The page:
Not surprisingly, the Arabian Peninsula (the ‘semi-island’ in Arabic) is surrounded by islands. Saudi Arabia has 1,300 of them according to a new survey by the Saudi Geological Survey.

Saudi Gazette, republishing an article from the Arabic daily Al-Watan, notes that most of these islands are uninhabited and undeveloped. The writer of the article sees great touristic potential and would like the government to get right on it to develop them.

I wonder if the writer has actually seen many (or any) of these islands? Most of them are uninhabited for a reason… they’re unihabitable! They’ve no water; they’re well outside the electric grid; many of them are little more than spots of sand accumulating atop coral heads in the Red Sea or sandbars in the Gulf.

I wonder, too, whether it’s a good idea to start flooding these isles with tourists. Saudis are not the most tidy tourists. Visiting sites within the Kingdom is dismaying, in fact. Once-pristine areas quickly accumulate loads of trash and garbage, fire pits, the occasional gun cartridges, and bushes mowed down by 4×4 vehicles and carts as they’re discovered by young men with nothing to do to burn off their energies. The islands, at least, are semi-protected from vandalism by the fact that they’re unreachable except by boat. The waters surrounding them are currently exploited only by fishermen. These have at least some reason to not trash the places from which they earn their livelihoods. Easy access by tourists, I fear, would soon make these islands far less than they are undisturbed.

Untapped Saudi islands
Abdullah Mokani | Al-Watan newspaper

In my opinion, it is impossible to expect most people in the Kingdom to believe that there are about 1,300 islands located within Saudi waters in the Red Sea and the Arabian Gulf.

Most of these islands are uninhabited. The Saudi Geological Survey moved quickly to take a count of these islands and assess them in terms of their area, type and boundaries. Thankfully, SGS has documented them in a big voluminous book.

We have the highest number of islands compared to other countries in the Arab world. But unfortunately, there is no action to tap their high tourism potential for the benefit of Saudi people at a time when tens of thousands of citizens flock to many distant island states such as the Maldives and the Canary Islands during summer and winter. Some of them even ask: Is there any comparison between our islands and these world famous islands?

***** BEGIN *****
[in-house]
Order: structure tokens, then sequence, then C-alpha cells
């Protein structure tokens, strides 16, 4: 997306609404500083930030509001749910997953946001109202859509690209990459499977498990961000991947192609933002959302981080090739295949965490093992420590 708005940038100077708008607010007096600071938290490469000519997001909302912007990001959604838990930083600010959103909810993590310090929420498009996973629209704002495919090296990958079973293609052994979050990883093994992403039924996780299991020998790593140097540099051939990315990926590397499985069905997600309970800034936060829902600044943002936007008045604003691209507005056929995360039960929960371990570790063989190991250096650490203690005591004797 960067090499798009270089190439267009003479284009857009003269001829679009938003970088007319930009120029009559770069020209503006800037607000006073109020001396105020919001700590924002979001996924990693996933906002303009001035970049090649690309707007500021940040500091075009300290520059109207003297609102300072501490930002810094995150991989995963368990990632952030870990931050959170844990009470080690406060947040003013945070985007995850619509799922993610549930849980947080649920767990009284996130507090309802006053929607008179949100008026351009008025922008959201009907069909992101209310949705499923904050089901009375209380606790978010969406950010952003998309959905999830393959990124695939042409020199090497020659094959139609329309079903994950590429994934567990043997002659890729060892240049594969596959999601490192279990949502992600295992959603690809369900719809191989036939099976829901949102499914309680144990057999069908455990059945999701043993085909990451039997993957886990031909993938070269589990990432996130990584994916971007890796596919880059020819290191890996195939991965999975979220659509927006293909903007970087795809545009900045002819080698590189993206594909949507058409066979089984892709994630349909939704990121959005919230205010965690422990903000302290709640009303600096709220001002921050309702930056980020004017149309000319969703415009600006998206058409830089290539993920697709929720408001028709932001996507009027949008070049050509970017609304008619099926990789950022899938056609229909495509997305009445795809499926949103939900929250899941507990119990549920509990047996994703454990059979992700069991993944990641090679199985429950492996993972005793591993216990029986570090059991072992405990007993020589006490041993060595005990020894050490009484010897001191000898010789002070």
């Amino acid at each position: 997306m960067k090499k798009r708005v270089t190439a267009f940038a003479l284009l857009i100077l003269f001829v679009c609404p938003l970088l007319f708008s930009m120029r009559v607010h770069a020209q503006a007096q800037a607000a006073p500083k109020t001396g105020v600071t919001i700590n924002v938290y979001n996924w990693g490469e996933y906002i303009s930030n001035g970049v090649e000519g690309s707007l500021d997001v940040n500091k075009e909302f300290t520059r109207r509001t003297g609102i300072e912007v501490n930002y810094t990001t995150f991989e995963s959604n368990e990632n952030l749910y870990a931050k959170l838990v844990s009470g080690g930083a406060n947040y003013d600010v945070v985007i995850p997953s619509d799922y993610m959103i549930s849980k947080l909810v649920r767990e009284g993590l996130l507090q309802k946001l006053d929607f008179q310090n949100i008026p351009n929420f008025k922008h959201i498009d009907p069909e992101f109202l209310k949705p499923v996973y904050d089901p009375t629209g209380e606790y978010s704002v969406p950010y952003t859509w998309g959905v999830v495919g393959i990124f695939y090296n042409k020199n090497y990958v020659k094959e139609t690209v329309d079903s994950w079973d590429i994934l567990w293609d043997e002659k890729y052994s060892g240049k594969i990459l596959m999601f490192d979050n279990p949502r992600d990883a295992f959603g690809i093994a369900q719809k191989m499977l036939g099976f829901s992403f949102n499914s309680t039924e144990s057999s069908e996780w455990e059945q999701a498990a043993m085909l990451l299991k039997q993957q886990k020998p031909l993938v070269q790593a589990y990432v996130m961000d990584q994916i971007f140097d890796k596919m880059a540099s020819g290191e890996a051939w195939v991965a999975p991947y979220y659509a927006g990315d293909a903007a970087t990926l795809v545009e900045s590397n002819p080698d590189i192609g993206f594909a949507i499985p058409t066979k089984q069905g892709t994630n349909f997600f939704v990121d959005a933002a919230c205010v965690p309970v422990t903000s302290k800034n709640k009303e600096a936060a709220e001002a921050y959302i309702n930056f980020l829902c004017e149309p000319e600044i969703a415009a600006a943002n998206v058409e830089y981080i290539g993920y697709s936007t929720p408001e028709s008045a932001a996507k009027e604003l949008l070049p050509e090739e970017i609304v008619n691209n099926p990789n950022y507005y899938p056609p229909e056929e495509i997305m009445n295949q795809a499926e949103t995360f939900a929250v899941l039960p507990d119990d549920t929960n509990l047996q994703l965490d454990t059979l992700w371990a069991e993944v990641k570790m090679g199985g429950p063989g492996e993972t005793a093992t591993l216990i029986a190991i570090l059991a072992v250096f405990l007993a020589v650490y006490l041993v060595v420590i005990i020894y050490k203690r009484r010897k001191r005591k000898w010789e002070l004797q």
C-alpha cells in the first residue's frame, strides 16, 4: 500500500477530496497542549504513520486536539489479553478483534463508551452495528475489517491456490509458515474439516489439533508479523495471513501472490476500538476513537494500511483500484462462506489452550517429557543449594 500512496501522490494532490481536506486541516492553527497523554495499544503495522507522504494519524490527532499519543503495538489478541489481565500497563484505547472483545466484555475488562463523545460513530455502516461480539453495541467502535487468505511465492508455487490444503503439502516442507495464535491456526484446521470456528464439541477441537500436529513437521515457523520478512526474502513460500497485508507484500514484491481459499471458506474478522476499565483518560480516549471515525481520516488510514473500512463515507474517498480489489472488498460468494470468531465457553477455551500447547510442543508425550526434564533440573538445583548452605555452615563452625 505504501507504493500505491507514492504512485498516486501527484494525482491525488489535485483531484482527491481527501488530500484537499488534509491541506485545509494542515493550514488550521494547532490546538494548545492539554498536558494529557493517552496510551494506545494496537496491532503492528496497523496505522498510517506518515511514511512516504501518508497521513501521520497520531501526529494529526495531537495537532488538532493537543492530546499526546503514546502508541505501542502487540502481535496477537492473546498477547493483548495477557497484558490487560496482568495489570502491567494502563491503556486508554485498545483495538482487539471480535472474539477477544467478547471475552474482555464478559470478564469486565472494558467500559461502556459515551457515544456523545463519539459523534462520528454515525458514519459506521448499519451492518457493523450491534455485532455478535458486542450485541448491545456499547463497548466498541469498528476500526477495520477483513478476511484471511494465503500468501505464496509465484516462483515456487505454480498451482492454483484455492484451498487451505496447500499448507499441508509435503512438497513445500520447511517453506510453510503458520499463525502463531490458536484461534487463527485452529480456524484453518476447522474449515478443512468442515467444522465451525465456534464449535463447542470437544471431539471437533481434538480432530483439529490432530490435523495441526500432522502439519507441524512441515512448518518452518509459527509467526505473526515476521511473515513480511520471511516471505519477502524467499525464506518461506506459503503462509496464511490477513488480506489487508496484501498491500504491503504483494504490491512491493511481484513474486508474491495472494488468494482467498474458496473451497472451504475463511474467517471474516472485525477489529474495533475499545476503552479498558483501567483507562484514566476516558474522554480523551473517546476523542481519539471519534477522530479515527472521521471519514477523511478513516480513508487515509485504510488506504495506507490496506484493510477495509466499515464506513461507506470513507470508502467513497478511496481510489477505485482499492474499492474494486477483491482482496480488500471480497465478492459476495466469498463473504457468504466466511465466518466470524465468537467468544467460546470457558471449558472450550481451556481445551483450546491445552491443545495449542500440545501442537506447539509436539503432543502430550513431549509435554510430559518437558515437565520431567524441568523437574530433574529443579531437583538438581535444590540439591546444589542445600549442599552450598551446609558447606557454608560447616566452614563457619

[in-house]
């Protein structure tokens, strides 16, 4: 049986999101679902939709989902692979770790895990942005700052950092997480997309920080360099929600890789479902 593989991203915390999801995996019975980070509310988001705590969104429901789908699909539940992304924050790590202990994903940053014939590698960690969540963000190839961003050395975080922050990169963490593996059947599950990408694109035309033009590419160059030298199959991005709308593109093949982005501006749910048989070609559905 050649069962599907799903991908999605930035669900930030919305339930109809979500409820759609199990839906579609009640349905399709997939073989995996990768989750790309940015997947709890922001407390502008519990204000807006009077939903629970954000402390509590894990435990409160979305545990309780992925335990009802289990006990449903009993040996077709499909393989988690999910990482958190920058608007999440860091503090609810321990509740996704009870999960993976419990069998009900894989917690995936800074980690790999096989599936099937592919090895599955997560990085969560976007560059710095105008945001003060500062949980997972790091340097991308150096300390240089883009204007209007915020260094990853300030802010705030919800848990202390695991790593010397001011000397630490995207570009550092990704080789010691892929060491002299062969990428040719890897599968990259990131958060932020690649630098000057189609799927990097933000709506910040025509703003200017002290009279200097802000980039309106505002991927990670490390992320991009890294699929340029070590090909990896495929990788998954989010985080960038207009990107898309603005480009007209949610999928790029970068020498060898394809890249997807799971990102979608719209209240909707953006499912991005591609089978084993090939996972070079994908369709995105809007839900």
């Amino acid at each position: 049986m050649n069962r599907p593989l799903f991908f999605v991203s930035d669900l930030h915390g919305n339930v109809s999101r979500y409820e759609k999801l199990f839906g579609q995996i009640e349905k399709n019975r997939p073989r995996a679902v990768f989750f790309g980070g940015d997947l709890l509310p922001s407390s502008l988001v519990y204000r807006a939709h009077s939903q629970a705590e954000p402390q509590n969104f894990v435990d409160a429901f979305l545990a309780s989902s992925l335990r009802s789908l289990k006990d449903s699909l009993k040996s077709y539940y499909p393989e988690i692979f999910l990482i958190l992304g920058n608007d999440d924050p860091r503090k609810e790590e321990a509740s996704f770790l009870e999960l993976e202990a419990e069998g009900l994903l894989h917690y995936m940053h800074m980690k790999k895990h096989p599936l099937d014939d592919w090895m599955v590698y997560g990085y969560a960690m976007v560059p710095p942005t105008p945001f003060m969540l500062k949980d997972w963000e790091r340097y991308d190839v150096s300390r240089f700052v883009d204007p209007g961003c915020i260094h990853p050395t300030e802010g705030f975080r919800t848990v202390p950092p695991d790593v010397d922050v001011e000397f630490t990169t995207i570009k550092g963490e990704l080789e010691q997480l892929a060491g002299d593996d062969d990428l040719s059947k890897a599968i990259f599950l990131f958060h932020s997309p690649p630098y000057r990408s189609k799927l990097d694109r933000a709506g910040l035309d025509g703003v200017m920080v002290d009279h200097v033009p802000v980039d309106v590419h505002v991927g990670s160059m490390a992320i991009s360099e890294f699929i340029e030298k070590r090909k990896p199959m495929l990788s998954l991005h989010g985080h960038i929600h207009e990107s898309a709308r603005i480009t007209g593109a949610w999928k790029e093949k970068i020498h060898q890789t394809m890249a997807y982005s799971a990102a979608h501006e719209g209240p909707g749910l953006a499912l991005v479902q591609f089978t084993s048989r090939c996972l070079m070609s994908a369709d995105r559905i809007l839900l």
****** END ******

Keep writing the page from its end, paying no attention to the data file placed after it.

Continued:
December:08:2012 - 06:45 | Comments & Trackbacks (5) | Permalink
5 Responses to “Don’t Go There”
  1. 1
    Jerry M Said:
    December:08:2012 - 11:21 

    Perhaps some kind of ecotourism could be successful, but I don’t see that something Saudis would go for.

  2. 2
    John Burgess Said:
    December:08:2012 - 13:29 

    @Jerry M: I see a new job-creation opportunity! Eco-Police, operating along the lines of the Religious Police, but focusing solely on making people pick up their own trash. Each visiting group could be assigned one or more Eco-Cop, perhaps armed with a shock-stick, to ensure compliance.

  3. 3
    News-2012-12-11 | SBRIS Pinged With:
    December:13:2012 - 13:27 

    [...] Don’t Go There [...]

  4. 4
    News-2012-12-11 | ArabiaLink Pinged With:
    December:13:2012 - 13:36 

    [...] Don’t Go There [...]

  5. 5
    News-2012-12-11 | SUSRIS Pinged With:
    December:13:2012 - 13:36 

    [...] Don’t Go There [...]

RSS feed for comments on this post.

Sorry, the comment form is closed at this time.

spacer
antalya escortizmir escort
  • Advertising Info

    Interested in sponsoring Crossroads Arabia? Contact me for more information.

  • Copyright Notice

    All original materials copyright, 2004-2014. Other materials copyrighted by their respective owners.

    The fact that this blog permits one to use RSS to read content does not constitute permission to republish content. All requests for republication must be submitted through the Contact form on the menu above. Violations of copyright will be dealt with through applicable law.

nedir